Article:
For years now, employers have focused on the benefits of workplace diversity. They can point to studies showing how work groups in which men and women of all ages, races and ethnicities often outperform less diverse groups.
Sometimes the quest for diversity stems from a desire to capitalize on the talents of all kinds of employees. Other times it’s a legal compliance issue, since government contractors are required by law to devise affirmative action plans aimed at increasing the representation of women and minorities.
Employers are always searching for ways to empower their employees to do their best work. They invest in training to help workers gain skills, and they develop policies designed to keep the workplace running smoothly, but other components—cultivating cultural intelligence and fostering an environment of inclusiveness—may be overlooked.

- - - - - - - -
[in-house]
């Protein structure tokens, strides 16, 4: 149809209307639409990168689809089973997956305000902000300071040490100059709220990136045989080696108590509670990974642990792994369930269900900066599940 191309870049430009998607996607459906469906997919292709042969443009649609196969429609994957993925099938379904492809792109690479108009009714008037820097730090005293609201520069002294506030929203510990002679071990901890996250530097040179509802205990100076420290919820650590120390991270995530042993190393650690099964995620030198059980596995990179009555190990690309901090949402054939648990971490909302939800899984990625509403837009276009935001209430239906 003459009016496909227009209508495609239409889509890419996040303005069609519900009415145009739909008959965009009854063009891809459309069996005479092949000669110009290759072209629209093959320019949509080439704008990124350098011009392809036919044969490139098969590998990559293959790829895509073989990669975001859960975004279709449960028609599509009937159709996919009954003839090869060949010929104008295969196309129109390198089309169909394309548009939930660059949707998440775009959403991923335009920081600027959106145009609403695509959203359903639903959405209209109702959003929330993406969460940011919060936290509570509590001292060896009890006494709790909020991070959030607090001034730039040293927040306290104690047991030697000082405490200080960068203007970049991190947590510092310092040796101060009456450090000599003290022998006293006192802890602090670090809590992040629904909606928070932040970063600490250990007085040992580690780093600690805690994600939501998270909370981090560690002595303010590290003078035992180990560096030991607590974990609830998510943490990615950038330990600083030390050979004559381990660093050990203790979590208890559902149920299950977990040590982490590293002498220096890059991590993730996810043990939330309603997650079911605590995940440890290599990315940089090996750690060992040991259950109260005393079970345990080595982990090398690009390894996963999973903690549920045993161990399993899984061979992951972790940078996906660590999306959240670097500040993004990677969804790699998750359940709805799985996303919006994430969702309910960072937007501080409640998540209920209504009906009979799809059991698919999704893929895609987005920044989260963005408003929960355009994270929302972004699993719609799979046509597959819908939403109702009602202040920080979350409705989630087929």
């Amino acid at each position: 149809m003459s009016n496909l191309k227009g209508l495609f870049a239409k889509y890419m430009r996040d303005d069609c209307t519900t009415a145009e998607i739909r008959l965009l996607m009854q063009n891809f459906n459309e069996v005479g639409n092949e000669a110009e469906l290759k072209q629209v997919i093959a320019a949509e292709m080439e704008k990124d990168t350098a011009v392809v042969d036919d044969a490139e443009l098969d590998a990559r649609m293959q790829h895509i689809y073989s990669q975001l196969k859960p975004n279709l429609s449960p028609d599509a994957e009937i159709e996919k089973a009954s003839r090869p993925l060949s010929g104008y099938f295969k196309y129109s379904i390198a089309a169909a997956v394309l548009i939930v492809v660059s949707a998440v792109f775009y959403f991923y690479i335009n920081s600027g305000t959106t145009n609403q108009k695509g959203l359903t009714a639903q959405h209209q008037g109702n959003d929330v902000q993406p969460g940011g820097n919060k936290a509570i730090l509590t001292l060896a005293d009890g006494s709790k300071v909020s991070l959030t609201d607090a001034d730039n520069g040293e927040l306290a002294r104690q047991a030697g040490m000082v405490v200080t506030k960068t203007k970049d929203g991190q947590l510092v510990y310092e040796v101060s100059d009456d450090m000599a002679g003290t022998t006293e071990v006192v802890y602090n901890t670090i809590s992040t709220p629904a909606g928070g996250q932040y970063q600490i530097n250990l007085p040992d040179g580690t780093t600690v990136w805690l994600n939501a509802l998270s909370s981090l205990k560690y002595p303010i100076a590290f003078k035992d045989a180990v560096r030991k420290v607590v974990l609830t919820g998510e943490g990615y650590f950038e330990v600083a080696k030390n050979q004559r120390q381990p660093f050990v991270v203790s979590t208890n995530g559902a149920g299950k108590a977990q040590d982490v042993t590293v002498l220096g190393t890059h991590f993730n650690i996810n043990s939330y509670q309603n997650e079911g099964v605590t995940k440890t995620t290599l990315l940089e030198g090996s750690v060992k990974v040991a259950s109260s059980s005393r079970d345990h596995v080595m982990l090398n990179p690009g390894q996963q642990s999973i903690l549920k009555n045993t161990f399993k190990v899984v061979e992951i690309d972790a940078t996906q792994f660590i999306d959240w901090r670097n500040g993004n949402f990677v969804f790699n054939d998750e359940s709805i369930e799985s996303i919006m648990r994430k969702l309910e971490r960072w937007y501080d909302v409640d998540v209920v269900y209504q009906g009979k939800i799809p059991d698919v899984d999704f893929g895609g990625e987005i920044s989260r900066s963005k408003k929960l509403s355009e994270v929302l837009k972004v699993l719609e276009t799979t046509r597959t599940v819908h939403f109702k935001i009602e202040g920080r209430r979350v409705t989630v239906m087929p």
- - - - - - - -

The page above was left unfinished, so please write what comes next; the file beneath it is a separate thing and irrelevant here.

Simma Lieberman, a diversity and inclusion/culture change consultant, has advice for employers interested in leveraging the diversity they have in their employees, and it starts with shedding the attitudes that can hold an employer back.